The classical statistical assumptions underlying econometric analysis refer to a set of requirements that need to hold in order for ordinary least squares (OLS) to yield the “best” estimator available for regression models. Heteroskedasticity violates the classical assumption that observations of the error term are drawn from a distribution that has a constant variance. Homoskedasticity, the assumption of constant variance for different observations of the error term, is not always realistic, because the larger an independent variable, the larger the variance of the associated disturbance.
In general heteroskedasticity is more likely to take place in cross-sectional models than in time-series models. However, heteroskedasticity can occur in time-series models with significant changes in the dependent variable. Heteroskedasticity can also occur in any model where the quality of data collection changes dramatically within the sample, or it can be caused by a model specification error.
When the violation of homoskedasticity takes place, ordinary least squares estimation of regression coefficient (βOLS) remains unbiased, but it no longer has minimum variance among all linear unbiased estimators. Heteroskedasticity causes OLS to tend to underestimate the variances (and standard errors) of the coefficients. As a result, tests of statistical significance, such as the t-statistic and the F-statistic, cannot be relied on in face of uncorrected heteroskedasticity. In practice OLS usually turns up with higher t-scores than would be obtained if the error terms were homoskedastic, leading researchers to reject null hypotheses that should not be rejected.
There is no universally agreed-upon method of testing heteroskedasticity; econometric textbooks list as many as eight different methods for such testing. However, the visual inspection of residuals plotted against the suspected independent variable provide the first step for detecting the problem, and many computer packages can produce this graph. Some commonly used detection tests are the Goldfeld-Quandt test, the Glejser test, the Maximum Likelihood technique, the Park test, the White test, and the Bartlett’s test. The majority of these tests use the residuals of an equation to test for the possibility of heteroskedasticity in the error terms. Certain disadvantages exist in every detection test, such as the computational cost (Maximum Likelihood technique) or the identification of a proper value for the best possible form of heteroskedasticity (Park test). It is worth mentioning, however, that an extensive Monte Carlo study of these techniques showed that the Maximum Likelihood approach is the most desirable.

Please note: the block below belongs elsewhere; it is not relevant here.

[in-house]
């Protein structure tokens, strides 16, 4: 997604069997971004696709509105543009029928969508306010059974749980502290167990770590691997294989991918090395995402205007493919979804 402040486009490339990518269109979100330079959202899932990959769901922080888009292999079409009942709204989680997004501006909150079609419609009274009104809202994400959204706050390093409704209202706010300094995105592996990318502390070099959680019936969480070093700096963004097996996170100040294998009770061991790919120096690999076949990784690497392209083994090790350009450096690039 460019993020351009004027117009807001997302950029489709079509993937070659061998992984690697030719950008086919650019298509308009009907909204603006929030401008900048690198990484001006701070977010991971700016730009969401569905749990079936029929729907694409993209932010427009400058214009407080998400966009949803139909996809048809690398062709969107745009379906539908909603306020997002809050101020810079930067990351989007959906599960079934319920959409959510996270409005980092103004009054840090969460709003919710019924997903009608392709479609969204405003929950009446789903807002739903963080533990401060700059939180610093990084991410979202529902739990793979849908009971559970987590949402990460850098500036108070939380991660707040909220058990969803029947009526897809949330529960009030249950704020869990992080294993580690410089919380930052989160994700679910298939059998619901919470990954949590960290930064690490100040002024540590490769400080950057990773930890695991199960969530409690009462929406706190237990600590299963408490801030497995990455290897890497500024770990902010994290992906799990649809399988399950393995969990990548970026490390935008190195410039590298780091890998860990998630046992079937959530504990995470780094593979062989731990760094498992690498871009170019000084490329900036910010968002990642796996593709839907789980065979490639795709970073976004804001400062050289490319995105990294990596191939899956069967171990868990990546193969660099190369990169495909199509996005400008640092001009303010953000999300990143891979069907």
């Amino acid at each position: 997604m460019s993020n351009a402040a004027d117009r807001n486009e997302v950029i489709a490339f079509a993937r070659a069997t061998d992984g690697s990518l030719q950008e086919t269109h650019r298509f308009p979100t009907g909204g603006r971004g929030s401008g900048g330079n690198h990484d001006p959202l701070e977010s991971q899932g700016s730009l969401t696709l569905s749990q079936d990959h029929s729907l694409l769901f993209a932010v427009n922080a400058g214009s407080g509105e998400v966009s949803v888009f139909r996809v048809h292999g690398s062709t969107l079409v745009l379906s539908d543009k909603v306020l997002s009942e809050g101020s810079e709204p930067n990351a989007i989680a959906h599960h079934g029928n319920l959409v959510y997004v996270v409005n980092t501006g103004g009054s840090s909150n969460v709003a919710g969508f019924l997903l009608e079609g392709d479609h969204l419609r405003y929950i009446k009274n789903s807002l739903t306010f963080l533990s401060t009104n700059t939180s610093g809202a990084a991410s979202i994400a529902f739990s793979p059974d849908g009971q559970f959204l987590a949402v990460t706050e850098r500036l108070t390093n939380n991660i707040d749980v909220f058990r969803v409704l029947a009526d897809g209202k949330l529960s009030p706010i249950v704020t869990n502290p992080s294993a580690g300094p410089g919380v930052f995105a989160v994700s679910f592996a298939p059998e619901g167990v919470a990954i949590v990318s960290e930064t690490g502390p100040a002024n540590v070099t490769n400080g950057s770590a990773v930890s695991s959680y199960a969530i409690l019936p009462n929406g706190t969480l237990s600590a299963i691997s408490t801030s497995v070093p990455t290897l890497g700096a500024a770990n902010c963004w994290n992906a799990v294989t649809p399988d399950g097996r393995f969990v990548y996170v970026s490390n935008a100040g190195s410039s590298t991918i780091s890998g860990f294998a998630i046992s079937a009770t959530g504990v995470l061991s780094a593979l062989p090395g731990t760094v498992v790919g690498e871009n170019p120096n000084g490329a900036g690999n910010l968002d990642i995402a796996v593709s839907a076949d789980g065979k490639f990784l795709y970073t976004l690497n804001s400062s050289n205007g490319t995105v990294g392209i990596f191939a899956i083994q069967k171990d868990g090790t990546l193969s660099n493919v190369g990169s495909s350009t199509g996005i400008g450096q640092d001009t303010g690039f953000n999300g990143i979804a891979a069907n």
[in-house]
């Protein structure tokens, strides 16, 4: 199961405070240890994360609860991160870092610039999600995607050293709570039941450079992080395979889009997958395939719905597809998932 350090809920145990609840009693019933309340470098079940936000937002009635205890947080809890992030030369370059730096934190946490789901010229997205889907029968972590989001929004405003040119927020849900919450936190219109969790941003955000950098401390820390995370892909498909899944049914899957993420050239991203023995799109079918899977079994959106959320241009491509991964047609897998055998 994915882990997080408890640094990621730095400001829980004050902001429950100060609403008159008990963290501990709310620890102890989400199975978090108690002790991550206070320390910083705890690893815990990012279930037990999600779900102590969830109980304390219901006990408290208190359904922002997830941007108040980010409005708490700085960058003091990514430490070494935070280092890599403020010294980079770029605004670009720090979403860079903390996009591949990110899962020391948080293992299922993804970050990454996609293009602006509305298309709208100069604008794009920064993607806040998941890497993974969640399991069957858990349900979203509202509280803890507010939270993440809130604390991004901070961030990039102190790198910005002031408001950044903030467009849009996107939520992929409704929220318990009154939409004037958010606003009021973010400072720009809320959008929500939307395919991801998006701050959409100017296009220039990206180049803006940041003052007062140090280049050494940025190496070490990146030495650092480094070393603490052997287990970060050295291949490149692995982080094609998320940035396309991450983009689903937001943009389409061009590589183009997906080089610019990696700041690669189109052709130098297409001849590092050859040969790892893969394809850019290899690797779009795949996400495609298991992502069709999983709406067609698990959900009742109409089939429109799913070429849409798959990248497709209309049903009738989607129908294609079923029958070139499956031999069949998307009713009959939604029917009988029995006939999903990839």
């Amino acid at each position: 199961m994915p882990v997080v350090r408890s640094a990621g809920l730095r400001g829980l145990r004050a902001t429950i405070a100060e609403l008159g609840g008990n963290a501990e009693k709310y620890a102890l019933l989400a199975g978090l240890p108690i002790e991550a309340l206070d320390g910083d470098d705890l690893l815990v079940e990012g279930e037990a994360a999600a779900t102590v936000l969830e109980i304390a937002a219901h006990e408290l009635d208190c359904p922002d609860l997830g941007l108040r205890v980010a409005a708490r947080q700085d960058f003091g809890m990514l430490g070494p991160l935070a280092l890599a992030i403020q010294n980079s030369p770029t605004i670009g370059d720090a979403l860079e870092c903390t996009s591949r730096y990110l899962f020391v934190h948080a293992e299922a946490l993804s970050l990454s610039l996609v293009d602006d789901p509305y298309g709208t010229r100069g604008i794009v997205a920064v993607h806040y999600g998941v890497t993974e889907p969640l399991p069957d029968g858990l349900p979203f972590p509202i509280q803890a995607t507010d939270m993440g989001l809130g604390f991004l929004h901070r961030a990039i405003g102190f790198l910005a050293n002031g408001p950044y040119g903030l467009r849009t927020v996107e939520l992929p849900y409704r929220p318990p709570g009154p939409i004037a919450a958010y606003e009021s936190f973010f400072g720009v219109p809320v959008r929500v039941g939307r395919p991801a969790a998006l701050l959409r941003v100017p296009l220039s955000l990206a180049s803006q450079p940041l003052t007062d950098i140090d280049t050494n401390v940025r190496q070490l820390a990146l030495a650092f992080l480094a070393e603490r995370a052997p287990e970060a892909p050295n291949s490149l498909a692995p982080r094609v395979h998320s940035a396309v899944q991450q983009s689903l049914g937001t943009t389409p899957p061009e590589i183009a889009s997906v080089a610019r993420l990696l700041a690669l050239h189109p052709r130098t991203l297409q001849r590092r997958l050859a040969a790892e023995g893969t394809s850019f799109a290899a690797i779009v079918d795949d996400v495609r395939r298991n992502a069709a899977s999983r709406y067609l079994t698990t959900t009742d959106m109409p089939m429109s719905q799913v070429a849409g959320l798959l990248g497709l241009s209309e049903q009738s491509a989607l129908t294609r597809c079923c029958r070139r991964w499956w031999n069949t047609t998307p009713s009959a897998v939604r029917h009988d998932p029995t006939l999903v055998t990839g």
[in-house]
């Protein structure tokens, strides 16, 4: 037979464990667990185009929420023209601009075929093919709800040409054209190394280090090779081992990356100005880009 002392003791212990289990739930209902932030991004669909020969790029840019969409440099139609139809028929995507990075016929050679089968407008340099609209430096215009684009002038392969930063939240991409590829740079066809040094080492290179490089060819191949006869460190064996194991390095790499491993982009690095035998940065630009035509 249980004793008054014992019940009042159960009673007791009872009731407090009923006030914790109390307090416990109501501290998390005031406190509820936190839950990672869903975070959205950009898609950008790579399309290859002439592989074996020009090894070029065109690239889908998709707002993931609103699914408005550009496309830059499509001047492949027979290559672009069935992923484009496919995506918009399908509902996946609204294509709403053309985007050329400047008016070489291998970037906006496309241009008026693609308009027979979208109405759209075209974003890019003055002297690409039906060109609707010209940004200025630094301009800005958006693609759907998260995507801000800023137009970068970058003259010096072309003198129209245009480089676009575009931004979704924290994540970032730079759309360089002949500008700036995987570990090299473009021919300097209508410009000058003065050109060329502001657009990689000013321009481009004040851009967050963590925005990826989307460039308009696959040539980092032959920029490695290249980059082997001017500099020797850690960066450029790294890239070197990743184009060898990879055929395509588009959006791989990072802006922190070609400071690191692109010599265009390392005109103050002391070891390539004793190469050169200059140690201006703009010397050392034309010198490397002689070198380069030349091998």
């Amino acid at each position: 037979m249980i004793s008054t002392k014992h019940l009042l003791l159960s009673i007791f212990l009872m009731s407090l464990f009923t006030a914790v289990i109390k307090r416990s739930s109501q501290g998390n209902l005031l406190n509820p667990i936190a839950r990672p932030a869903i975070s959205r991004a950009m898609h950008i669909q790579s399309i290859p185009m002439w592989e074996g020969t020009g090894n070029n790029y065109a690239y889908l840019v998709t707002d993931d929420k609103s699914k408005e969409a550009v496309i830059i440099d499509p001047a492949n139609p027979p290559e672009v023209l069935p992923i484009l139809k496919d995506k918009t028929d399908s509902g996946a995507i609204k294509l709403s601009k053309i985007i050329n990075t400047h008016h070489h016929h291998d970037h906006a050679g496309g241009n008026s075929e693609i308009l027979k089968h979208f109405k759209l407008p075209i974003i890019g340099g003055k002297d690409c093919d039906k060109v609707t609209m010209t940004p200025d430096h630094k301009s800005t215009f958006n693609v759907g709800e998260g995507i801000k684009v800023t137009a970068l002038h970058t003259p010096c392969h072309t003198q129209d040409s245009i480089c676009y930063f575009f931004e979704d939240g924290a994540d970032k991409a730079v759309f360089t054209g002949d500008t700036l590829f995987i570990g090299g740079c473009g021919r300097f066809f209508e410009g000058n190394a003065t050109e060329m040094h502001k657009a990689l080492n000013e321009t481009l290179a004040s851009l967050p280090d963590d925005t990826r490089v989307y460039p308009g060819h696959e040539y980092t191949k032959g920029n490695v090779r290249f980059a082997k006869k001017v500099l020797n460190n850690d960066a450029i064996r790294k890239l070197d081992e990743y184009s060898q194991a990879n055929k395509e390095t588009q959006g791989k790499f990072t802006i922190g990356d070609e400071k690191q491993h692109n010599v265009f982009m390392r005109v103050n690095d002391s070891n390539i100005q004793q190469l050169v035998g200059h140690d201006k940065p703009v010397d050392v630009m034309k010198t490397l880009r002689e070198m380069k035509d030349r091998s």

The first step in correcting heteroskedasticity is to check for an omitted variable that might be causing impure heteroskedasticity. If the specification is as good as possible, then solutions such as the Weighted Least Squares (WLS) or the Heteroskedasticity-Corrected Standard Errors (HCSE) should be considered. The WLS involves dividing the main equation by whatever will make the error term homoskedastic and then rerunning the regression on the transformed variables; a disadvantage of this method is the identification of this proportionality factor. The HCSE is the most popular remedy for heteroskedasticity, and it takes a completely different approach to the problem. It focuses on improving the standard errors of the coefficients without changing the parameter estimates. One of the disadvantages of this technique is that it works best on large samples, and not all computer regression software packages calculate HCSE.
Kennedy, Peter. 1987. A Guide to Econometrics. Cambridge, MA: MIT Press.
Studenmund, A. H. 2001. Using Econometrics: A Practical Guide. 4th ed. New York: Addison, Wesley, Longman.